"The human mind has evolved to wander, not only back and forth in time, but also into imaginary worlds, and into the minds of others. The extent to which this facility occurs in other species remains unknown, although it seems likely that the mind-wandering of humans is considerably more flexible than that of even our closest nonhuman relatives, chimpanzees and bonobos. One reason to suppose that this is so is that language appears to have evolved to allow us to share our mind-wanderings, and there is so far little evidence that anything resembling language exists in other species—at least with respect to its generativity and infinite range of expression. It is of course conceivable that chimpanzees have rich mental lives but lack the means to express their mental wanderings.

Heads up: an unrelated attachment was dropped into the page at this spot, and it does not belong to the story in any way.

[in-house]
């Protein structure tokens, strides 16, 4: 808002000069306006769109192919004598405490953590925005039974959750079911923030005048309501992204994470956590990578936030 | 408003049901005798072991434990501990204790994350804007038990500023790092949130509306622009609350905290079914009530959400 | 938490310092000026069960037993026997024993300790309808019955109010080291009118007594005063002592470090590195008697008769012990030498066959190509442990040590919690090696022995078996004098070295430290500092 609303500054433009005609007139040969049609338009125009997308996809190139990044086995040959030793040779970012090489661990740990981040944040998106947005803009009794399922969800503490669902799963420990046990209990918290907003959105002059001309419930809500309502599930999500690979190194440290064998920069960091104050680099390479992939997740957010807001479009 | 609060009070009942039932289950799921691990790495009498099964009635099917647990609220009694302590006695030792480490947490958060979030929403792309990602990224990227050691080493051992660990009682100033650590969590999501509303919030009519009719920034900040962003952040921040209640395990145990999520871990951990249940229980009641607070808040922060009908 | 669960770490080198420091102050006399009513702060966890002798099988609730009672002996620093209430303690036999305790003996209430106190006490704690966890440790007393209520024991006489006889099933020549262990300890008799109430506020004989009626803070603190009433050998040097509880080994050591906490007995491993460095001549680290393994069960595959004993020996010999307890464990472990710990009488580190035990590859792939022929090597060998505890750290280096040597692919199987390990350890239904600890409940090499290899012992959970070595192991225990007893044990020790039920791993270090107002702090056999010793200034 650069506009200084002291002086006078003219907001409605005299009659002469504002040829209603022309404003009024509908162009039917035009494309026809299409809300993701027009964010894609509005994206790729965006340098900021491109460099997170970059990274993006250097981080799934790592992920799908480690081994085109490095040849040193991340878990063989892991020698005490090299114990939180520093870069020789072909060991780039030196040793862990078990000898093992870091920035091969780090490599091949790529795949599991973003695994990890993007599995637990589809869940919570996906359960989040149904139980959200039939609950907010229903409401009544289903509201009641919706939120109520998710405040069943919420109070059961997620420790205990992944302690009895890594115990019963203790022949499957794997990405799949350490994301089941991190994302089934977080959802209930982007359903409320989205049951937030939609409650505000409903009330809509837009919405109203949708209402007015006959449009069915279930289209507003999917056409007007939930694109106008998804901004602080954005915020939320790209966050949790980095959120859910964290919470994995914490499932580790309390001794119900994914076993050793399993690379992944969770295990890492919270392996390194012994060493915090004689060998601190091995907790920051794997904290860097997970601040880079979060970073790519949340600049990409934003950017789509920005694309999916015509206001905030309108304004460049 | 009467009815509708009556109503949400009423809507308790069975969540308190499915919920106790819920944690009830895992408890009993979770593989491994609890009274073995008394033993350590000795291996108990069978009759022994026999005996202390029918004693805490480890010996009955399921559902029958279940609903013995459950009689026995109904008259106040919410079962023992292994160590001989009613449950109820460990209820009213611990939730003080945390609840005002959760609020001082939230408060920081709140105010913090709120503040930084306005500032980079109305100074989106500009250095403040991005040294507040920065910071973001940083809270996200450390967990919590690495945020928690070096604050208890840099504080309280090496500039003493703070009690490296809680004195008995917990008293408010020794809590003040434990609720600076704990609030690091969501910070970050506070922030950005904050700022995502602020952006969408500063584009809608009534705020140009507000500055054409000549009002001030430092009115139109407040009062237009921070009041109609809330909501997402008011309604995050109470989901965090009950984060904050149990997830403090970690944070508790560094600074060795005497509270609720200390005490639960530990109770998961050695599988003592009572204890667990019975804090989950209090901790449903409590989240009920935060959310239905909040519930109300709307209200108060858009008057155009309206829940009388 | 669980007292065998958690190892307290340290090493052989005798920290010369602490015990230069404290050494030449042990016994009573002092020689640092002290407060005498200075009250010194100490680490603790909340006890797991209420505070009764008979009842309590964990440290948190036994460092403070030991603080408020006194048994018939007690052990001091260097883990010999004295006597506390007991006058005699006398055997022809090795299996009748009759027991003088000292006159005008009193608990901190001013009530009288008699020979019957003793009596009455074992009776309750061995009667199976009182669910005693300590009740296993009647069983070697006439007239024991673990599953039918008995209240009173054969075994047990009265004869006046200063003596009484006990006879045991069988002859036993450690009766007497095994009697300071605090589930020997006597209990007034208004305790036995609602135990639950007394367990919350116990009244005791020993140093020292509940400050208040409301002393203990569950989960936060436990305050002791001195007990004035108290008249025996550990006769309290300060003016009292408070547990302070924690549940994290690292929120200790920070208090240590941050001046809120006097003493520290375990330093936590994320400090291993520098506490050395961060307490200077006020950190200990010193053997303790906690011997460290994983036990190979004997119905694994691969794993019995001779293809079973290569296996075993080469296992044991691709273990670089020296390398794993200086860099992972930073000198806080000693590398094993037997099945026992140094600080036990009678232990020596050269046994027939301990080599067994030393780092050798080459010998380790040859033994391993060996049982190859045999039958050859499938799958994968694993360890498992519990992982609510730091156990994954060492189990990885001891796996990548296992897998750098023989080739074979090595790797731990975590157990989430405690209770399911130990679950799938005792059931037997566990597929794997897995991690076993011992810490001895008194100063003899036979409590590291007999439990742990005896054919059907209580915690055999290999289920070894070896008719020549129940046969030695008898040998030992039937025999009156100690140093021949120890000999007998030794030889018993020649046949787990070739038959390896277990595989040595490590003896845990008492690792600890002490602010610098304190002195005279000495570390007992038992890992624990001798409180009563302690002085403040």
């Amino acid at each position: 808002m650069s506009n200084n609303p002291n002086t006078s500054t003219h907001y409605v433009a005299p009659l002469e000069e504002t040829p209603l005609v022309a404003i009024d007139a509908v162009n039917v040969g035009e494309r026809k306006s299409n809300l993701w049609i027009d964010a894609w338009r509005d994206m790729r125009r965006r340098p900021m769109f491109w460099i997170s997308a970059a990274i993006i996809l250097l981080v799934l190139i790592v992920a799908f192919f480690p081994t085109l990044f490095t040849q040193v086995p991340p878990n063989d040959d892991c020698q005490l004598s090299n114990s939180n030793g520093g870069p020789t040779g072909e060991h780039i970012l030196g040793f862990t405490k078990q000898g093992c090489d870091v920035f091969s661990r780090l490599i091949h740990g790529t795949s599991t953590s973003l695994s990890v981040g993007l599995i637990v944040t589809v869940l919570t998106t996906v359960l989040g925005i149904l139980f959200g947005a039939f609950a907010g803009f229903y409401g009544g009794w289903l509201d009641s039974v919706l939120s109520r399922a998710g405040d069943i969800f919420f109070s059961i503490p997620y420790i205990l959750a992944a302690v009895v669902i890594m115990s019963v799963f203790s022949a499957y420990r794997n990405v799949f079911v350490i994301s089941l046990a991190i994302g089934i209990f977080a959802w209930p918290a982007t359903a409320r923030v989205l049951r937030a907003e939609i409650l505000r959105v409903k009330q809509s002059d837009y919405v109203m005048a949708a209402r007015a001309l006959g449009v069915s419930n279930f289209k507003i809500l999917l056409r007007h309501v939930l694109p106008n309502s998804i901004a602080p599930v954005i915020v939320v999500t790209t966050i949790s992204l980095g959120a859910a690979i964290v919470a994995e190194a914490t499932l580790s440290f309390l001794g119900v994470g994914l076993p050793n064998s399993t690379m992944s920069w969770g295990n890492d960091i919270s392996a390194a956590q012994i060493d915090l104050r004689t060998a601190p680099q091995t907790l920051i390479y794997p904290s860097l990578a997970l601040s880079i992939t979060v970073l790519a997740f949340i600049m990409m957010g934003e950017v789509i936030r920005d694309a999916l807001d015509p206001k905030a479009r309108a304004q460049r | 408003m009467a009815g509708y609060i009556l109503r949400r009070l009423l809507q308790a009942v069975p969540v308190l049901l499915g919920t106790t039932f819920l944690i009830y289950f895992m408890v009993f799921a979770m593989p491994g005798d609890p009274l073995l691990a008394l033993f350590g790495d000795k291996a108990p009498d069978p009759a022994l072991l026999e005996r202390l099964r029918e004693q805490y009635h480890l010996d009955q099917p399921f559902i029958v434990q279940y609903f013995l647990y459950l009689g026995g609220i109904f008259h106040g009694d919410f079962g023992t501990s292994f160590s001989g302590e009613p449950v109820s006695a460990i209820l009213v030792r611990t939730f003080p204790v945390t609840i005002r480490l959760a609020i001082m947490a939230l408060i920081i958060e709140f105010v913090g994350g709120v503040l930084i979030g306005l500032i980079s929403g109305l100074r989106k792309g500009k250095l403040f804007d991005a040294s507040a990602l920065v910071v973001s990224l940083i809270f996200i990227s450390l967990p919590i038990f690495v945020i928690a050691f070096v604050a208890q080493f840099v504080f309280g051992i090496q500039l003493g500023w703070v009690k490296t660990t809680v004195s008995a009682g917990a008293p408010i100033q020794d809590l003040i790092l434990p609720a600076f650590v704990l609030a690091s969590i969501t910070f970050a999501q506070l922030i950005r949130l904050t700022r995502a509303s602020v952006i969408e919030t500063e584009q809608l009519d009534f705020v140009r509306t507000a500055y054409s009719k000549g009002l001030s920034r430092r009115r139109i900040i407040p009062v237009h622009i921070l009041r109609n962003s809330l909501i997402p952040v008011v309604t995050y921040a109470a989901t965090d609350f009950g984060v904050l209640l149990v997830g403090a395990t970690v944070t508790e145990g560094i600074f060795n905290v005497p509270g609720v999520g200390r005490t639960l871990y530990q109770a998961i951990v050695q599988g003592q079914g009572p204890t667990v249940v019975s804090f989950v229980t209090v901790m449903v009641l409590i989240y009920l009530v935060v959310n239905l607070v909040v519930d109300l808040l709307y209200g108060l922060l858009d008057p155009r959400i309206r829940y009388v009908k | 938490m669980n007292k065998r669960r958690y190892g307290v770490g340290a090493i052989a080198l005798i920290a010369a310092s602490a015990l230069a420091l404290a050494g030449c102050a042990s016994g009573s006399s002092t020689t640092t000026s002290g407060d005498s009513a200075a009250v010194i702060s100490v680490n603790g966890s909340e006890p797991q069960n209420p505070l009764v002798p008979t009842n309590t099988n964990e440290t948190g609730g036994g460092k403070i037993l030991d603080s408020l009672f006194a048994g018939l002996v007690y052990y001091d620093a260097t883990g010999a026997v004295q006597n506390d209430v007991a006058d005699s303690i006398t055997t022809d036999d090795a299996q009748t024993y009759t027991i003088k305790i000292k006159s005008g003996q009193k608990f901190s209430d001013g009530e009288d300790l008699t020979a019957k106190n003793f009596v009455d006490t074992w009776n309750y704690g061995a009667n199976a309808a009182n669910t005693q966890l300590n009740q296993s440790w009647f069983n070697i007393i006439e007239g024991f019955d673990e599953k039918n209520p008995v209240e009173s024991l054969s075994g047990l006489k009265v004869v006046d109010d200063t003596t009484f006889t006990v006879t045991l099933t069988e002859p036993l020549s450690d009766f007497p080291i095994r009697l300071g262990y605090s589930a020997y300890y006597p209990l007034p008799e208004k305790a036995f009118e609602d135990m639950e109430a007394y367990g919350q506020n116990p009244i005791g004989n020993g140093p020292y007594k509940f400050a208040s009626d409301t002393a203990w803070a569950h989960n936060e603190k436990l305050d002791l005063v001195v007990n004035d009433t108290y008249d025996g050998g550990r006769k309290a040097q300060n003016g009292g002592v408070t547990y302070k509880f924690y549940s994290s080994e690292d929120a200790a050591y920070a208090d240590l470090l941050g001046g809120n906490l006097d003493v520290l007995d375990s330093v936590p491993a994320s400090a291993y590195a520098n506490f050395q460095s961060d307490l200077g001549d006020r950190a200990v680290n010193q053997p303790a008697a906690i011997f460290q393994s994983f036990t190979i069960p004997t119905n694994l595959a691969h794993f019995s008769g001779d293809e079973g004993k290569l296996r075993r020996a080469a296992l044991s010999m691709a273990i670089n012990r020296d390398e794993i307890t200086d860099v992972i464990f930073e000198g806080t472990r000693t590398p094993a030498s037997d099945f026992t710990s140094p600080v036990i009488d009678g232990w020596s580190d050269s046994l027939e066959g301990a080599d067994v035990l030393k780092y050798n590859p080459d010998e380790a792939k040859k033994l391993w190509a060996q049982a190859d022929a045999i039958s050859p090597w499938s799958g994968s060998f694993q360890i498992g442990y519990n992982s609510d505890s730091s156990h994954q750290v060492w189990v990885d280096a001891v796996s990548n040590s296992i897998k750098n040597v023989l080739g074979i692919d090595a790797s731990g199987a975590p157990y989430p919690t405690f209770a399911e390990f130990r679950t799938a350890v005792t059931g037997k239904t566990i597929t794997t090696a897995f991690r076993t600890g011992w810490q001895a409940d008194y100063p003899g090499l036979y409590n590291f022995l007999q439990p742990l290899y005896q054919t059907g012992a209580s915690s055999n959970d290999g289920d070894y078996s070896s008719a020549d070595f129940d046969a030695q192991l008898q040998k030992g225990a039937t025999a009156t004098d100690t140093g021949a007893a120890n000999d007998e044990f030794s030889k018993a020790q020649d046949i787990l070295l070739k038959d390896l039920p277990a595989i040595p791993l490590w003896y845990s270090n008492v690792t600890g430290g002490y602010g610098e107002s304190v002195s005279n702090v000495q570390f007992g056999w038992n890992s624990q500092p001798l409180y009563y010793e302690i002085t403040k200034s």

The neurological underpinnings of mind wandering is the default network, identified largely through brain imaging in humans, but seemingly anatomically present in monkeys (Vincent et al., 2007). It is likely that primates have at least some degree of internal processing, independent of external input, but that the default network underwent considerable elaboration in our Homo ancestors."
Michael C. Corballis (2012)